Prof. Diane Levin Launches Screen Technology Guide for Educators

December 17, 2012

New guide addresses how excessive screen time impacts early childhood development 

Facing the Screen DilemmaSmart boards. Smartphones. Tablets. E-books, apps and more.  While more independent research is needed to fully understand the impact of excessive use of screen technologies on young children, studies from leading health organizations conclude that, regardless of content, too much screen time harms healthy growth and development.

Wheelock College Early Childhood Education Professor and co-author of Facing The Screen Dilemma: Young Children, Technology and Early Education, Diane Levin was motivated to create the guide because of concerns about how screen time interferes with the development and well being of children. The guide outlines that screen technology interferes with early childhood development in two essential areas: it takes away from active, hands-on creative play and important face-to-face interactions with caring adults.  As a result, excessive screen time can lead to undermining learning, poor school performance and difficult peer relationships.1

Facing the Screen Dilemma comes at a point when time spent with screen media is at a record high for children of all ages. The guide suggests that screen time is a poor learning tool for language and vocabulary for children under 3 and that there are actual links to delayed language attainment.2 By the time a child turns 10, every additional hour of television watched as a toddler is associated with lower math and school achievement, reduced physical activity and victimization by classmates in middle childhood. 3 In addition to poor school performance and challenging relationships with peers, excessive screen time is also linked to childhood obesity and sleep disturbance. The guide recommends screen-free settings for children under two in all early childhood programs and encourages educators to work closely with parents around technology issues.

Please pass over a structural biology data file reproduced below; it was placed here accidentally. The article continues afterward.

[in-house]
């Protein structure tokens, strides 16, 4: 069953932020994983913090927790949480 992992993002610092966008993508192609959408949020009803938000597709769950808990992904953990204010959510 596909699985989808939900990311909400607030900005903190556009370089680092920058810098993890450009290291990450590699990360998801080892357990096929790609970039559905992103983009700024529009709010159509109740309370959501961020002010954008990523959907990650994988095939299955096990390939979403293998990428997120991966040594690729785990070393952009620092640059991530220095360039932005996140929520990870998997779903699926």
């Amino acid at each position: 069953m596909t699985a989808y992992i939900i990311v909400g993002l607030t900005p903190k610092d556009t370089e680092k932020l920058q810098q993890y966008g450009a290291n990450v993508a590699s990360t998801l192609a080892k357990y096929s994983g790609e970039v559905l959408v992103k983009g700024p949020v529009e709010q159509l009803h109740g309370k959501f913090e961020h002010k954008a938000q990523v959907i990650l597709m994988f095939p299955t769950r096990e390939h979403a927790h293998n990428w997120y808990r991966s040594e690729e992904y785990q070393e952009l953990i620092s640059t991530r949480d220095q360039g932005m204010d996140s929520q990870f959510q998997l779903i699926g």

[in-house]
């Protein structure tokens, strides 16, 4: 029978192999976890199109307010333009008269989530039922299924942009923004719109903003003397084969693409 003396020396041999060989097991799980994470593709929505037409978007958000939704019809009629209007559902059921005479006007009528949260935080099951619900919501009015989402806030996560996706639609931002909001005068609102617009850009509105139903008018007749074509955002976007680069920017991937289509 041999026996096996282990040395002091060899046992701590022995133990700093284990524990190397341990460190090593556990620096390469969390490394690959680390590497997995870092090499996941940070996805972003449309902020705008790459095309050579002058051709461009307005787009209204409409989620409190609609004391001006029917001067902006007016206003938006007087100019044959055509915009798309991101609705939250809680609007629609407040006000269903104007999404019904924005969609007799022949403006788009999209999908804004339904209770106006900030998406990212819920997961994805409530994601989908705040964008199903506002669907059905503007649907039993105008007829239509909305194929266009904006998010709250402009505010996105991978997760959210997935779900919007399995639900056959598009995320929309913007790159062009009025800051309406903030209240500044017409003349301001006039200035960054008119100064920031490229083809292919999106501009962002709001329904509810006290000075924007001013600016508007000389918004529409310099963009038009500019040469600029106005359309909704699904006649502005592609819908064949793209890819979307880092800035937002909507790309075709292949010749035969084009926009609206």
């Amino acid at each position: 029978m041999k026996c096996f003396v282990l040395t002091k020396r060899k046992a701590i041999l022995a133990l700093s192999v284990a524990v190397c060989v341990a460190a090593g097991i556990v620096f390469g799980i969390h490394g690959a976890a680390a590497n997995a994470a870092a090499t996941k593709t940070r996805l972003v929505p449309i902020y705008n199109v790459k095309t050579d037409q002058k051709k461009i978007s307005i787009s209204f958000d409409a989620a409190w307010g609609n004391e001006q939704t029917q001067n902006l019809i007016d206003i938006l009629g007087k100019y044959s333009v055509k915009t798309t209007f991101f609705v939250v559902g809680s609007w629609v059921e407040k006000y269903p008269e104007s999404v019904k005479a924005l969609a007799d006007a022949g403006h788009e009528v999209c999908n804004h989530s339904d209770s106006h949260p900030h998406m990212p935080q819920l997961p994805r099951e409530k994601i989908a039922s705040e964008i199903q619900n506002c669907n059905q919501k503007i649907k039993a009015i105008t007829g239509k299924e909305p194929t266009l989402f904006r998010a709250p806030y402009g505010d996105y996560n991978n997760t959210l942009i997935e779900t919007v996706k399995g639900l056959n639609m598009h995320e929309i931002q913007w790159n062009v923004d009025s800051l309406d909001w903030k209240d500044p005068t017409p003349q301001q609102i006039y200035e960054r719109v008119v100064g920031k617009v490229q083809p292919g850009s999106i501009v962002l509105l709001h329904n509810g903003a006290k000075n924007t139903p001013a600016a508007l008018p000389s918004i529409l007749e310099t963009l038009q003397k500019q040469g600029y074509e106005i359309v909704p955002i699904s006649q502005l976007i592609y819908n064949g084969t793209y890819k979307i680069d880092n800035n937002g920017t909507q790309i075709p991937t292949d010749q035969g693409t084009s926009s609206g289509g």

"Educators using screens with young children should be intentional about their choices and determine beforehand exactly how a given technology will expand or enhance classroom goals for children," said Professor Diane Levin.  "It's important to choose screen activities carefully, establish rules and routines for their use, and provide clear boundaries so that screen time does not crowd out vital classroom activities."

Facing The Screen Dilemma: Young Children, Technology and Early Education is written and published by: the Alliance for Childhood, the Campaign for a Commercial-Free Childhood (CCFC), and Teachers Resisting Unhealthy Children's Entertainment (TRUCE). The guide provides a much-needed overview of the research on screen time and young children so that educators can make informed decisions. 

At Wheelock College, Dr. Levin teaches courses on play, media literacy, violence prevention and peace building, and action research. As an internationally recognized expert, she helps professionals, parents and policymakers understand and respond to the impact of various societal forces on children-such as violence and sexualization, and media and commercial culture-on children's development and learning. She is a founder of Teachers Resisting Unhealthy Children's Entertainment, Defending the Early Years and the Campaign for a Commercial-Free Childhood. Levin is the author or co-author of eight books including Beyond Remote-Controlled Childhood which will be published in April.

Facing The Screen Dilemma: Young Children, Technology and Early Education is available online at the following sites: www.allianceforchildhood.org and www.facebook.com/screendilemma.

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